In 2015 we had the hashtag #Oscarssowhite so the following year the push was for diversity it made a good showing in Toronto(where it lost to La La Land). The film was released maintained it's buzz and ended up winning the BP Oscar. Now in hindsight was it the best film of the year...I'd say Gareth Davis Lion or Martin Scorsese's Silence hold up more as classics. But it's a good enough winner If Beale Street Could Talk has demonstrated that Jenkins is a talent.



Weird is relative.
I haven't seen If Beale Street Could Talk yet, I'll get around to that at some point.

It just seemed obvious the year that Moonlight won that it would win because it was about black gay characters. The Academy voters wanted to "prove" that they didn't just like movies about straight white people. So Moonlight became popular and it seemed as though they were just like, "Hell, I guess this is our pick this year."

Kind of like how Green Book won this year.

I will be happy when organizations can start giving awards out to movies that are just GOOD films, where the race, ethnicity, gender and sexuality of the characters and actors doesn't matter.



Movie Forums Squirrel Jumper
Has the Academy every awarded Best picture to a movie that was extremely controversial, and probably very politically incorrect to most audiences? Does Midnight Cowboy count as them being gutsy in picking a non-politically correct movie, or as Midnight Coyboy actually politically correct, and was the Moonlight of it's time?



Weird is relative.
I personally don't know, haven't seen it. I'll have to check it out soon.



Welcome to the human race...
It was the first (maybe only) Best Picture winner to have an X rating (which was usually reserved for porn and similarly extreme movies back in the day) so definitely a controversial choice by 1969 standards - the idea of an NC-17 movie winning today is unfathomable. Questioning whether or not it qualifies as politically correct or incorrect would seem to point out the matter's irrelevance (as would the idea of lumping in Green Book with Moonlight on that same basis).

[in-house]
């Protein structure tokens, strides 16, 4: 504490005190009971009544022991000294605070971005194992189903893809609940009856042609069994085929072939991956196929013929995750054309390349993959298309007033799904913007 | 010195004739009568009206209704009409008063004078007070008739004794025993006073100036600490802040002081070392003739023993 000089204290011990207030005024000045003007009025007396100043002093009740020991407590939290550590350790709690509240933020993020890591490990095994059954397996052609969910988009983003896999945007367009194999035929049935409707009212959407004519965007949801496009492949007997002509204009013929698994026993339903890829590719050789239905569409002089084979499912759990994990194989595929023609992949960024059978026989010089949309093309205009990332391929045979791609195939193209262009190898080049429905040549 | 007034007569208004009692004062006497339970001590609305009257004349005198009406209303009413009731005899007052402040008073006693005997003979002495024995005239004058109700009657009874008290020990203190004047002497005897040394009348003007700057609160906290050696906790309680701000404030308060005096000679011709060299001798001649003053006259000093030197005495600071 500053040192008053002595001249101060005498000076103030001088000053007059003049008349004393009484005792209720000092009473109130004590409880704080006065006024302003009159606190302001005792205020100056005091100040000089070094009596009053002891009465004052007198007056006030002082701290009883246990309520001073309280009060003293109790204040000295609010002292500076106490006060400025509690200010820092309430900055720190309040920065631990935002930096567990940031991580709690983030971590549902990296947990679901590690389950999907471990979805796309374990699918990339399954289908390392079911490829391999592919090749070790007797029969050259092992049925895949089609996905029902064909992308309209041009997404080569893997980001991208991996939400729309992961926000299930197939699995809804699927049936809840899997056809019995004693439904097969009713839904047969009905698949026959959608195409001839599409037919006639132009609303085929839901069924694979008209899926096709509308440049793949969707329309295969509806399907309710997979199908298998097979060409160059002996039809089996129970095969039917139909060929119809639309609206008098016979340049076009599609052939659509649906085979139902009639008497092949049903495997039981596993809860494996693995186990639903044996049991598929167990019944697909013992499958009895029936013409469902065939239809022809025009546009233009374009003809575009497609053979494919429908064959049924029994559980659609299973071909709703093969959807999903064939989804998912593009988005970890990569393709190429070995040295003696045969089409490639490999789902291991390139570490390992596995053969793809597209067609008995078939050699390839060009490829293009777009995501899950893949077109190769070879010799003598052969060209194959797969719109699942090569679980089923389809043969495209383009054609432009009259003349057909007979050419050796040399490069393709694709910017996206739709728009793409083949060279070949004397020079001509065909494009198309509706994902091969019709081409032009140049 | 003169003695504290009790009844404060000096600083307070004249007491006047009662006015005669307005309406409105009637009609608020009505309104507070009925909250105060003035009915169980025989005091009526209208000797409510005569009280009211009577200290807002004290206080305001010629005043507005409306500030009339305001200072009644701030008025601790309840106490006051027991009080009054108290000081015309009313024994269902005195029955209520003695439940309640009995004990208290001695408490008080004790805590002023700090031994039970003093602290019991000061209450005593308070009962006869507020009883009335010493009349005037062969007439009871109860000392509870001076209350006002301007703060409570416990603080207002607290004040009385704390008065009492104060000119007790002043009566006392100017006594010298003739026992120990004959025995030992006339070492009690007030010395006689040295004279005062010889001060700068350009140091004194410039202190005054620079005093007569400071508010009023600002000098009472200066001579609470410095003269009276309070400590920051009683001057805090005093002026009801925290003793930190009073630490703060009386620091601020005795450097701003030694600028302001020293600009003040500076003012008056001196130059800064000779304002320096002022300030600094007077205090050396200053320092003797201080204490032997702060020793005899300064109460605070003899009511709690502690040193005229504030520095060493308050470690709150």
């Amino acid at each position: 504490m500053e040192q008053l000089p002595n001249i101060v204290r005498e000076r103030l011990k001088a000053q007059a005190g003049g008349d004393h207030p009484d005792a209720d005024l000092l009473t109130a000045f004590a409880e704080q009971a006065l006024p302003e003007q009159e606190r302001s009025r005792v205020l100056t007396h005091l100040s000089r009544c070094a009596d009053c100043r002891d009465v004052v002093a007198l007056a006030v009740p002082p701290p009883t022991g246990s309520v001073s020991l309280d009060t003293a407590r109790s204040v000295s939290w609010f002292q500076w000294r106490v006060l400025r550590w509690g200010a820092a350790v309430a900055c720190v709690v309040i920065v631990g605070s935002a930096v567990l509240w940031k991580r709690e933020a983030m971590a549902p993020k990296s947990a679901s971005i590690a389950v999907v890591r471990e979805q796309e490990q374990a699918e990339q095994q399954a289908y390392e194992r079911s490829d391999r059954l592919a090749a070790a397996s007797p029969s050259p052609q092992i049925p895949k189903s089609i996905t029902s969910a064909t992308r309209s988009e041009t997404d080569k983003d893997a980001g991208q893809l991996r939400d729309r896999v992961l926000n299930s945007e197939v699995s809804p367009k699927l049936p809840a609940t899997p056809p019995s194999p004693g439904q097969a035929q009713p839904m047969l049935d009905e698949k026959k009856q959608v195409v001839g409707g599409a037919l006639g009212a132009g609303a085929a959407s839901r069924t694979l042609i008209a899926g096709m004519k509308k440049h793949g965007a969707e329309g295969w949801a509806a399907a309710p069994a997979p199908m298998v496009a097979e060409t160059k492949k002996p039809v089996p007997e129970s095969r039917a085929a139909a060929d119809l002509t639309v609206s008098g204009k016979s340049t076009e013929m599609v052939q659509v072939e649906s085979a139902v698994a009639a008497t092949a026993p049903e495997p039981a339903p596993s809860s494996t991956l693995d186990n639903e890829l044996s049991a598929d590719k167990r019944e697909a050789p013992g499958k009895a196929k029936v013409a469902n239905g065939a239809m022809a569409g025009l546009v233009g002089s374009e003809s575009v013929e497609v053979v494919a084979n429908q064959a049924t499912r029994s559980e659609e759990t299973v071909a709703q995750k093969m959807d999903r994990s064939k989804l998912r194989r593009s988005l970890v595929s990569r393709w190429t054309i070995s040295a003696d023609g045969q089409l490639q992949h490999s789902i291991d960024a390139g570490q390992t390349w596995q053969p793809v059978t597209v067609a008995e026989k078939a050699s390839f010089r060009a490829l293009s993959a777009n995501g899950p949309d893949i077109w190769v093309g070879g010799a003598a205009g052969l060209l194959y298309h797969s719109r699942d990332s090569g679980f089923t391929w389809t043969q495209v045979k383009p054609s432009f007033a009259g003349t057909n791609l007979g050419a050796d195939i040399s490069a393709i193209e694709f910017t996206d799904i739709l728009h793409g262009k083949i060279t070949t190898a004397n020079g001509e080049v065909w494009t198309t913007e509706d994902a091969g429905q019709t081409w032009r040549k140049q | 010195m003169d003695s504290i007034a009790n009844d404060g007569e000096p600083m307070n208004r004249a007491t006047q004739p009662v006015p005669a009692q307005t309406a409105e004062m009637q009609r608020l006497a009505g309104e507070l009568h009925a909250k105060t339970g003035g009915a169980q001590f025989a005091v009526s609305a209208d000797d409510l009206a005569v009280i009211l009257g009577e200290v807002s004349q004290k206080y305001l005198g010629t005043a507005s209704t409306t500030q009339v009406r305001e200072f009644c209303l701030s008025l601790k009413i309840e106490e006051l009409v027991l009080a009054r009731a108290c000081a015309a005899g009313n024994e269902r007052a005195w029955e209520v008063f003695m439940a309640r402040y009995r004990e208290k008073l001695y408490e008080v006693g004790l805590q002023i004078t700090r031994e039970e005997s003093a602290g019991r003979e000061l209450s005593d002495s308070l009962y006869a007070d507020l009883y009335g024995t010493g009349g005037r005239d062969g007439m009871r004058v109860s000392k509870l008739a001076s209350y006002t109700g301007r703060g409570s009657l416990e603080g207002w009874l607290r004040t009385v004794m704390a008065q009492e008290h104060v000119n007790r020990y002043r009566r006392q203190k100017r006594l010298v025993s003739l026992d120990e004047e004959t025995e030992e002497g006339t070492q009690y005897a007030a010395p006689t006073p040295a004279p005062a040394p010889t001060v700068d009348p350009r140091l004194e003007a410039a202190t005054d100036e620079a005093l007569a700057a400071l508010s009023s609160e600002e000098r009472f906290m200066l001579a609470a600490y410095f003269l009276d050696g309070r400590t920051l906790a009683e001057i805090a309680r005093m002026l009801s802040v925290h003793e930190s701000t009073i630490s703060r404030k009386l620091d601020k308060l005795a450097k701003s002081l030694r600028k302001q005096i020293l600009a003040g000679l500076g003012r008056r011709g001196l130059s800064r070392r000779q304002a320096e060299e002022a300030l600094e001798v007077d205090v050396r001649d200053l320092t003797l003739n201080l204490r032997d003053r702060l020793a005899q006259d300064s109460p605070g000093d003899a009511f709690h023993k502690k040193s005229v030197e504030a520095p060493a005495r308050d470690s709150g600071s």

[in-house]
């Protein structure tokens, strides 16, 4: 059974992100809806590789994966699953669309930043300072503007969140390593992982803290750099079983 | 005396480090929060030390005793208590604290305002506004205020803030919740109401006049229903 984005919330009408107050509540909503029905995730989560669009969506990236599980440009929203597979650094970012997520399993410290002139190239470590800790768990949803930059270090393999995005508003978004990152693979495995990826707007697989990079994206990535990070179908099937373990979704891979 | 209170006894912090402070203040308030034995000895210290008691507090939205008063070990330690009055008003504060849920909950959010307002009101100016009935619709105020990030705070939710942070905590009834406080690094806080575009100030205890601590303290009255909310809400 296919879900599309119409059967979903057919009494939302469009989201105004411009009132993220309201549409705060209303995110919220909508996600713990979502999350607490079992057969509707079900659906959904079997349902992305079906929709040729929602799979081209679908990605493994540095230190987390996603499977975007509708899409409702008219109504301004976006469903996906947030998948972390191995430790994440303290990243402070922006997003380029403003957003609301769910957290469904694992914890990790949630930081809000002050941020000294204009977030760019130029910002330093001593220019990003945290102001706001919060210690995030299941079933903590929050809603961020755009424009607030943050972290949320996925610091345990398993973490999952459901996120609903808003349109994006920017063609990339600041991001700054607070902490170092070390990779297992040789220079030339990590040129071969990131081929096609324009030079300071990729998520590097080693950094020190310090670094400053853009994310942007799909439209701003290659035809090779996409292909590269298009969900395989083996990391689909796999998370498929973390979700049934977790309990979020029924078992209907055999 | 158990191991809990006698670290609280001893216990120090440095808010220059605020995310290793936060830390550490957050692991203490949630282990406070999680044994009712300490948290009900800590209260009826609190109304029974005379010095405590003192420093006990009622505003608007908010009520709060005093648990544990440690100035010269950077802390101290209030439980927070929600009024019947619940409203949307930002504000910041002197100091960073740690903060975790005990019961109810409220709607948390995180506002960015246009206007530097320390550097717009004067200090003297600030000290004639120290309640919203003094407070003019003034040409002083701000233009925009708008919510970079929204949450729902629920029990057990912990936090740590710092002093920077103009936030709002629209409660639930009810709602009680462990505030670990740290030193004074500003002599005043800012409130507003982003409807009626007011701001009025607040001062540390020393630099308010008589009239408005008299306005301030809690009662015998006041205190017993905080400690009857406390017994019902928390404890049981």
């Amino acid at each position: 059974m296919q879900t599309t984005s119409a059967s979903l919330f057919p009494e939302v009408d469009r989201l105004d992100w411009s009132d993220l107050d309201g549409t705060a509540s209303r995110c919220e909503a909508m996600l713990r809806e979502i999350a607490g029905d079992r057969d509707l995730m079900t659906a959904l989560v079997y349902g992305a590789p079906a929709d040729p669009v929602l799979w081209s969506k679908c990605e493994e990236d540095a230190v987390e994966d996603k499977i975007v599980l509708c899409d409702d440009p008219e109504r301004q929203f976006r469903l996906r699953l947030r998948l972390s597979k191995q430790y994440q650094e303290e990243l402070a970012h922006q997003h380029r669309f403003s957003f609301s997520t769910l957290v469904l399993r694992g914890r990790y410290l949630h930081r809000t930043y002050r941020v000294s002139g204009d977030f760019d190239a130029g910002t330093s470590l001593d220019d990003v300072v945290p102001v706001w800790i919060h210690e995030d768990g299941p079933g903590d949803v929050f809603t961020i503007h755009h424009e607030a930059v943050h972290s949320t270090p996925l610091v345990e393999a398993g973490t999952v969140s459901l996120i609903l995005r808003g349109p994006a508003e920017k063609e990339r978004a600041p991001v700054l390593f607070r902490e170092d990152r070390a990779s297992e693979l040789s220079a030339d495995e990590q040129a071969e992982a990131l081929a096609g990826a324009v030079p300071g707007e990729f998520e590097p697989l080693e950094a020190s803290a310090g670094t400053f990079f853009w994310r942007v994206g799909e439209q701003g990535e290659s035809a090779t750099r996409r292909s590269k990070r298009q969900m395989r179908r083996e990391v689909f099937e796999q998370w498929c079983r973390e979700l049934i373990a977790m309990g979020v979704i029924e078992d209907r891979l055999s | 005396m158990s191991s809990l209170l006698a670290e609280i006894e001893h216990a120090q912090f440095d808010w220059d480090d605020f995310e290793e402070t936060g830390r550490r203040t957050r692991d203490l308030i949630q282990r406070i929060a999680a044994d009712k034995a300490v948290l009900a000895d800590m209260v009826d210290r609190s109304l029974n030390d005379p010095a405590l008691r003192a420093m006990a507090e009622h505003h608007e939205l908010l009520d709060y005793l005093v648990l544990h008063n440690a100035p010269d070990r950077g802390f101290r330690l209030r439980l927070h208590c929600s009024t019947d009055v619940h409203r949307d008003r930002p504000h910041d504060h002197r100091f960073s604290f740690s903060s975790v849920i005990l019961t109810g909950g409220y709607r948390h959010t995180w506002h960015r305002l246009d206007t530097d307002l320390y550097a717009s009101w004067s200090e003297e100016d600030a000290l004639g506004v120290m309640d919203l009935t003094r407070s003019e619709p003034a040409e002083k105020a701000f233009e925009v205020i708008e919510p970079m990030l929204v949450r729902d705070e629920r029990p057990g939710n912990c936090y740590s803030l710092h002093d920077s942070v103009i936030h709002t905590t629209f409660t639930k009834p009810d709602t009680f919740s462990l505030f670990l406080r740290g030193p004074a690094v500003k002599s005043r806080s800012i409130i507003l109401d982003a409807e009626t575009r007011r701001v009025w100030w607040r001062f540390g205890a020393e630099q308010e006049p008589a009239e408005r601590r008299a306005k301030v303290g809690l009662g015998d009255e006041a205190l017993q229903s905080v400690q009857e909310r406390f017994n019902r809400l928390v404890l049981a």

I loved this movie! The key to appreciating it is to think about subtext. Most of this movie's meaning is never said aloud. Consider what each character is thinking but not saying out loud. Why they do the things they do. How they change and why. What commentary there is about growing up under certain conditions. There's so much to think about for weeks after you see it.



I think Moonlight is one of the best Best Picture winners of this century, personally.


Although, while I think it's great all the way through, I feel like each subsequent third is a slightly less impressive shade of great than the previous one. The first third is a masterpiece in and of itself in my opinion, the second third is ridiculously great, and the final third is great.


In spite if this, however, I'd still rank it really high amongst my favorite films of the 2010's as the parts I love the most about it keep me coming back to it.



I also agree with Speling that the final act is the best part of the film...the final reunion of Chirone and Kevin is just a mesmerizing cinematic dance that keeps the viewer on the edge of their toes until the beautiful final moment. You've heard of second half football teams? I think Barry Jenkins is a second half director...his films take a minute to get going but once they do, they glide to a gorgeous finale.



I also agree with Speling that the final act is the best part of the film...the final reunion of Chirone and Kevin is just a mesmerizing cinematic dance that keeps the viewer on the edge of their toes until the beautiful final moment. You've heard of second half football teams? I think Barry Jenkins is a second half director...his films take a minute to get going but once they do, they glide to a gorgeous finale.
Oh, I meant to say I like the first third the most. It's been a couple years since I've watched it though. I may like it even more if I rewatch it.

I think the final third is also great though and I think you hit the nail on the head as to why it's so great. The way it builds tension is really something. Each minute adds a bit more tension to the sequence to the point I was anticipating their reunion more and more. I got a bit choked up in the final minute. Overall, it's a really beautiful, well-written sequence.

Although, Chiron's time with Juan is what I connected with the most.
WARNING: spoilers below
I feel like Juan was the parental figure Chiron needed, but Paula was the parental figure he ended up with.
His character portrait of a drug dealer capable of so much love and tenderness was the icing on the cake for me.



Maharshala Ali was great as Juan and deserved the Oscar he won, but I just loved the tension bubbling underneath the surface in the final act with grown up Chirone and Kevin.